As schools across the country resume, it's hard for anyone to forget the horrible images from Virgina Tech's massacre shooting last April.
On Aug. 30, the school's review panel issues its final ruling on the event that forever changed the way schools secure their campuses.
The panel concluded that school officials failed to let students immediately know of the first shooting in the dormitory and instead, waited almost two hours.
The report also said officials failed to counsel the shooter after learning of his extreme emotional distress.
We looked into what Western does to counsel its students who show signs of mental illness and how it handles someone who could be a threat to themselves or other students.
Dr. Brian Van Brunt sees a lot of troubled students come through his door.
Some come in voluntarily for help, but many others don't.
"We don't try to detect mental illness. We don't go out there looking for people who are ill and try to bring them in," explained Van Brunt, with the Counseling and Testing Center.
Instead, they rely on professors, resident assistants and anyone else who can alert them about students who may be suffering from signs of mental illness.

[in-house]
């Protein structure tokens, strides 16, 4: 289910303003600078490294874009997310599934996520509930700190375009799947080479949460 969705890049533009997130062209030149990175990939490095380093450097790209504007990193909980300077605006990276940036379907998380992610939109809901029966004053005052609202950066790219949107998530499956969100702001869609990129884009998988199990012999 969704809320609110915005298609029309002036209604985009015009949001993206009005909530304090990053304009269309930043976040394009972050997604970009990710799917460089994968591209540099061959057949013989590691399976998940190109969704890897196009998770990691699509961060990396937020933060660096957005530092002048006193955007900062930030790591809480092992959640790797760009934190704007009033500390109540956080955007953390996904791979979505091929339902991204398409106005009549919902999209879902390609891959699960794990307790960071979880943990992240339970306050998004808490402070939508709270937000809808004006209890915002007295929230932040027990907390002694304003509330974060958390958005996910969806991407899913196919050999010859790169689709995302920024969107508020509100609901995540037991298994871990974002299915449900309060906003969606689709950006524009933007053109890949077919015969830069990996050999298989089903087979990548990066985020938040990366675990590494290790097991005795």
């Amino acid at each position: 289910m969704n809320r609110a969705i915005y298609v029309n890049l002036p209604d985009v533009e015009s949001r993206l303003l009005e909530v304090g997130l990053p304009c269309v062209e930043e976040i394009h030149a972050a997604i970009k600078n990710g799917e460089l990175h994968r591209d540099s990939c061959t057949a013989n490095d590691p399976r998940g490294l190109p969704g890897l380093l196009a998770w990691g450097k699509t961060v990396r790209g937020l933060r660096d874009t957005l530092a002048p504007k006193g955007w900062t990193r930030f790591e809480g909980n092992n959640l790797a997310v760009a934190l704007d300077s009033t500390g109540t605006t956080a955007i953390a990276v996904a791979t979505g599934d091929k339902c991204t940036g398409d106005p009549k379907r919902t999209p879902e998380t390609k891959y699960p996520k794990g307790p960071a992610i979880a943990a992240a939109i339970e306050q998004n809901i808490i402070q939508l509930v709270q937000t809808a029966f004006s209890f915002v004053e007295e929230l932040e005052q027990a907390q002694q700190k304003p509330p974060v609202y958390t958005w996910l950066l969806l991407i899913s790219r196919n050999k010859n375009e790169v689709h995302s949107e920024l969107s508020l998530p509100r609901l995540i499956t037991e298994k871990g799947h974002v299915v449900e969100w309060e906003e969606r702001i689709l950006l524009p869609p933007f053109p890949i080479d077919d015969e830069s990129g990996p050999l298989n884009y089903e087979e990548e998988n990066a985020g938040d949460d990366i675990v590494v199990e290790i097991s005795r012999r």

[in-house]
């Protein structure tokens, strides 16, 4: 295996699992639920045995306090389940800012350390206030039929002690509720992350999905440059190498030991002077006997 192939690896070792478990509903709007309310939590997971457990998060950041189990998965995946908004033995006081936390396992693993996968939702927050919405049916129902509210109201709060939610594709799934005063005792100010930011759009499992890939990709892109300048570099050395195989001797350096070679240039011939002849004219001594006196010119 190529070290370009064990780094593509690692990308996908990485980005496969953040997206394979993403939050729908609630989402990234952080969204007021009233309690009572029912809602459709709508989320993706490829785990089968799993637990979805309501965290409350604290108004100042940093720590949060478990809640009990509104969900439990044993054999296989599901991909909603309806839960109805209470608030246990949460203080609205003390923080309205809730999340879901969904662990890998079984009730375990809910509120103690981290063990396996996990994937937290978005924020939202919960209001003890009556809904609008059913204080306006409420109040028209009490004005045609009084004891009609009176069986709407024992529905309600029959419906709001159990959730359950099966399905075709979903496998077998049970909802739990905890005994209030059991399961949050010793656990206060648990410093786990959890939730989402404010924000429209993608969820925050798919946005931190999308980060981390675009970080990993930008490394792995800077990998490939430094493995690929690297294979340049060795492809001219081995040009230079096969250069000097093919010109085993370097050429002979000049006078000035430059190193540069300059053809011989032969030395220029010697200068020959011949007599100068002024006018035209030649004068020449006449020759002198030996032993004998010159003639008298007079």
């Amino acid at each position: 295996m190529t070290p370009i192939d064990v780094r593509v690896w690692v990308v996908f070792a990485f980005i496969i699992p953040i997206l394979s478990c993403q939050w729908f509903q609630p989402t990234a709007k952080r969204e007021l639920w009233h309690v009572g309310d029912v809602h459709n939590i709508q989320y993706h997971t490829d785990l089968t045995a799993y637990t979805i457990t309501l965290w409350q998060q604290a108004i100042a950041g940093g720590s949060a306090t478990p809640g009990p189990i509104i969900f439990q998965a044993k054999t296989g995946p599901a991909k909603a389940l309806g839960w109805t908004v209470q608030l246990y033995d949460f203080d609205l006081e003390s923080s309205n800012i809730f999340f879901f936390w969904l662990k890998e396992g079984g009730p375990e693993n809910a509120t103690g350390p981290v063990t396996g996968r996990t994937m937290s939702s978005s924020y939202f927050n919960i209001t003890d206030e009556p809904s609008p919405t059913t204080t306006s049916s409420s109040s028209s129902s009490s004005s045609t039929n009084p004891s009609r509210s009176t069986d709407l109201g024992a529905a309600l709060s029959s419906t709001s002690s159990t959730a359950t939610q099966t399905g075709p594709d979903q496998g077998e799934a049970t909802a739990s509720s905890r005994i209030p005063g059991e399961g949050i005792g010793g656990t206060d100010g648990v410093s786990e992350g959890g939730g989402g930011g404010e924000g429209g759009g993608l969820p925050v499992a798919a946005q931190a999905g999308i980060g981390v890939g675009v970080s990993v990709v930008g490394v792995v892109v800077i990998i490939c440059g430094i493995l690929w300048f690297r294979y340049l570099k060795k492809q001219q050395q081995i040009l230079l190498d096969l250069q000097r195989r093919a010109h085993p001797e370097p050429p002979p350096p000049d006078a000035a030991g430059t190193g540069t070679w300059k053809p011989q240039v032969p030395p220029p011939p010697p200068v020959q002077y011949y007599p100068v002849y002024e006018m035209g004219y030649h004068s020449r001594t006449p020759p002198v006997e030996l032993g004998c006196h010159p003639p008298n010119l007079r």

A lot of times these red flags can be easily noticed.
"If a student is cutting themselves, if they're talking about killing themselves or if they're intimidating or threatening or stalking other students, these would be behaviors we would talk to the student about," he continued.
WKU's Student Handbook for 2007-2008 has a section on the university's role when it comes to dealing with students with emotional disturbances.
The handbook says Western can require a student to undergo an evaluation if school officials feel the student could become a danger to themselves or others.
At that point Western would provide treatment for the student at places like the Counseling and Testing Center.
He said when a student makes threats, they take it very seriously and alert those who need to know such as campus police and the dean of students.
"If a student comes into counseling, we tell them that if they talk about killing themselves or killing someone else, that we don't keep that confidential," Van Brunt added.
He said there is no full-proof way of stopping a horrific event like Virginia Tech, but everyone at Western is working hard to try to prevent a similar tragedy.
In addition to counseling troubled students, the university will be installing several services to protect all those on campus in case of an emergency situation.
A text message service, exterior public address system and siren, and digital signs are all expected to be installed by the end of the semester.
To read a copy of the findings from the Virginia Tech review panel click here.
View a copy of Western's policy on mental illness here.